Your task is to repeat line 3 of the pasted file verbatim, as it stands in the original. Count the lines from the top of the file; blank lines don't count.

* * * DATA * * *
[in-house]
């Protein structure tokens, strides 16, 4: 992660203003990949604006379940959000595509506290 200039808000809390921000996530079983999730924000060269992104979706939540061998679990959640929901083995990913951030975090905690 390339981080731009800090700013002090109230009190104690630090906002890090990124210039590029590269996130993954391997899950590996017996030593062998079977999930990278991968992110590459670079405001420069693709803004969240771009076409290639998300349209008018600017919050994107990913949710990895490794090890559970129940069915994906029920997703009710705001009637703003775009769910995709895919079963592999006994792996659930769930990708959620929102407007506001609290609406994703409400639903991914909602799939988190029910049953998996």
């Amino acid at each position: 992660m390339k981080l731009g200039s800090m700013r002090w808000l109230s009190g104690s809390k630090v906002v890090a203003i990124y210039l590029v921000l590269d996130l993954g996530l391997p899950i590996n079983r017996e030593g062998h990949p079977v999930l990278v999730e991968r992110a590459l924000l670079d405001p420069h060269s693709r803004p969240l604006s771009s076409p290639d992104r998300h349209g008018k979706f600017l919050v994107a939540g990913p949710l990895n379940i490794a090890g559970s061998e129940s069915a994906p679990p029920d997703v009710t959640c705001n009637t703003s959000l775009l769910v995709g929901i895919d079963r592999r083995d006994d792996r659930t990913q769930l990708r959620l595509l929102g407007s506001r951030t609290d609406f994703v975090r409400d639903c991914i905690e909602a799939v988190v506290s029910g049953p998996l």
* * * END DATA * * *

């Amino acid at each position: 992660m390339k981080l731009g200039s800090m700013r002090w808000l109230s009190g104690s809390k630090v906002v890090a203003i990124y210039l590029v921000l590269d996130l993954g996530l391997p899950i590996n079983r017996e030593g062998h990949p079977v999930l990278v999730e991968r992110a590459l924000l670079d405001p420069h060269s693709r803004p969240l604006s771009s076409p290639d992104r998300h349209g008018k979706f600017l919050v994107a939540g990913p949710l990895n379940i490794a090890g559970s061998e129940s069915a994906p679990p029920d997703v009710t959640c705001n009637t703003s959000l775009l769910v995709g929901i895919d079963r592999r083995d006994d792996r659930t990913q769930l990708r959620l595509l929102g407007s506001r951030t609290d609406f994703v975090r409400d639903c991914i905690e909602a799939v988190v506290s029910g049953p998996l």